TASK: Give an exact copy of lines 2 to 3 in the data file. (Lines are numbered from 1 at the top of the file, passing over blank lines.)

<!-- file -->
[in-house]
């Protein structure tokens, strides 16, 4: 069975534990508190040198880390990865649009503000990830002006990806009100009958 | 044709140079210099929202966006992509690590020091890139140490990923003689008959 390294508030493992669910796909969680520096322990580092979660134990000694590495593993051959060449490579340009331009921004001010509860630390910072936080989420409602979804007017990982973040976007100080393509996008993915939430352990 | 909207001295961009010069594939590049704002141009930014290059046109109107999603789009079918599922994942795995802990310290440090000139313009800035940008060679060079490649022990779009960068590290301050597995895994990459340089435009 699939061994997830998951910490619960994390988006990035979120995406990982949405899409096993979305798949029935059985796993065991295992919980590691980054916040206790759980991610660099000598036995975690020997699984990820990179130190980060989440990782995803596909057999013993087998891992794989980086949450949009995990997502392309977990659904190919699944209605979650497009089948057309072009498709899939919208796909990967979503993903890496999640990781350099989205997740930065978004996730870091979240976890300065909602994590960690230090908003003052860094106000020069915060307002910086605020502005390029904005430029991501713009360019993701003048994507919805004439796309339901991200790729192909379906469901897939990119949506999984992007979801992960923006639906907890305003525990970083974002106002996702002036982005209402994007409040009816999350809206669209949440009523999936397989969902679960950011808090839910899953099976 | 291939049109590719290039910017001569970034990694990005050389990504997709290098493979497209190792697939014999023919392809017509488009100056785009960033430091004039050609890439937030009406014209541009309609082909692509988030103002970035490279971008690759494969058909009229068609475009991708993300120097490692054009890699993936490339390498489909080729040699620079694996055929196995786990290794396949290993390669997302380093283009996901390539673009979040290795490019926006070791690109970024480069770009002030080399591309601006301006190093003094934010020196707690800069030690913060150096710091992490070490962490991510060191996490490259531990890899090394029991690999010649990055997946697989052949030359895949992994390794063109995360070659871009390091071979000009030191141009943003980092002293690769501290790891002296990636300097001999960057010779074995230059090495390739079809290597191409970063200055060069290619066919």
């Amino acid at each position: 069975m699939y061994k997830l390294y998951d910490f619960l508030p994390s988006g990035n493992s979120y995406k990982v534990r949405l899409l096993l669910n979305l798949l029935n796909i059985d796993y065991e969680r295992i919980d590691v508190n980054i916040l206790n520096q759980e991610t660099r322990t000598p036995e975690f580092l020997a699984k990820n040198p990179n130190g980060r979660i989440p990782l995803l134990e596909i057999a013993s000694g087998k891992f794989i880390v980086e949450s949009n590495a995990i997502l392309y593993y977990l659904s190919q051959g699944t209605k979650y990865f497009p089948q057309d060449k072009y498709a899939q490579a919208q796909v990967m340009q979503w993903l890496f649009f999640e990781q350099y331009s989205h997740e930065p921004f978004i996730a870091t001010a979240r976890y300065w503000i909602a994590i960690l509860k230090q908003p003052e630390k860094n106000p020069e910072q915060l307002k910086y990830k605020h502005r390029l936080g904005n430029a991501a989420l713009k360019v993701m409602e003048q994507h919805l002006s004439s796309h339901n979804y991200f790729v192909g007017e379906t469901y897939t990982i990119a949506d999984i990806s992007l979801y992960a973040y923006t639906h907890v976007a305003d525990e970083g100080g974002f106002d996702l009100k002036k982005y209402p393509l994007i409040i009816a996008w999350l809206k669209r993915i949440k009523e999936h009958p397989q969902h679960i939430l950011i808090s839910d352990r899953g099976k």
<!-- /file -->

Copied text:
């Protein structure tokens, strides 16, 4: 069975534990508190040198880390990865649009503000990830002006990806009100009958 | 044709140079210099929202966006992509690590020091890139140490990923003689008959 390294508030493992669910796909969680520096322990580092979660134990000694590495593993051959060449490579340009331009921004001010509860630390910072936080989420409602979804007017990982973040976007100080393509996008993915939430352990 | 909207001295961009010069594939590049704002141009930014290059046109109107999603789009079918599922994942795995802990310290440090000139313009800035940008060679060079490649022990779009960068590290301050597995895994990459340089435009 699939061994997830998951910490619960994390988006990035979120995406990982949405899409096993979305798949029935059985796993065991295992919980590691980054916040206790759980991610660099000598036995975690020997699984990820990179130190980060989440990782995803596909057999013993087998891992794989980086949450949009995990997502392309977990659904190919699944209605979650497009089948057309072009498709899939919208796909990967979503993903890496999640990781350099989205997740930065978004996730870091979240976890300065909602994590960690230090908003003052860094106000020069915060307002910086605020502005390029904005430029991501713009360019993701003048994507919805004439796309339901991200790729192909379906469901897939990119949506999984992007979801992960923006639906907890305003525990970083974002106002996702002036982005209402994007409040009816999350809206669209949440009523999936397989969902679960950011808090839910899953099976 | 291939049109590719290039910017001569970034990694990005050389990504997709290098493979497209190792697939014999023919392809017509488009100056785009960033430091004039050609890439937030009406014209541009309609082909692509988030103002970035490279971008690759494969058909009229068609475009991708993300120097490692054009890699993936490339390498489909080729040699620079694996055929196995786990290794396949290993390669997302380093283009996901390539673009979040290795490019926006070791690109970024480069770009002030080399591309601006301006190093003094934010020196707690800069030690913060150096710091992490070490962490991510060191996490490259531990890899090394029991690999010649990055997946697989052949030359895949992994390794063109995360070659871009390091071979000009030191141009943003980092002293690769501290790891002296990636300097001999960057010779074995230059090495390739079809290597191409970063200055060069290619066919």
């Amino acid at each position: 069975m699939y061994k997830l390294y998951d910490f619960l508030p994390s988006g990035n493992s979120y995406k990982v534990r949405l899409l096993l669910n979305l798949l029935n796909i059985d796993y065991e969680r295992i919980d590691v508190n980054i916040l206790n520096q759980e991610t660099r322990t000598p036995e975690f580092l020997a699984k990820n040198p990179n130190g980060r979660i989440p990782l995803l134990e596909i057999a013993s000694g087998k891992f794989i880390v980086e949450s949009n590495a995990i997502l392309y593993y977990l659904s190919q051959g699944t209605k979650y990865f497009p089948q057309d060449k072009y498709a899939q490579a919208q796909v990967m340009q979503w993903l890496f649009f999640e990781q350099y331009s989205h997740e930065p921004f978004i996730a870091t001010a979240r976890y300065w503000i909602a994590i960690l509860k230090q908003p003052e630390k860094n106000p020069e910072q915060l307002k910086y990830k605020h502005r390029l936080g904005n430029a991501a989420l713009k360019v993701m409602e003048q994507h919805l002006s004439s796309h339901n979804y991200f790729v192909g007017e379906t469901y897939t990982i990119a949506d999984i990806s992007l979801y992960a973040y923006t639906h907890v976007a305003d525990e970083g100080g974002f106002d996702l009100k002036k982005y209402p393509l994007i409040i009816a996008w999350l809206k669209r993915i949440k009523e999936h009958p397989q969902h679960i939430l950011i808090s839910d352990r899953g099976k």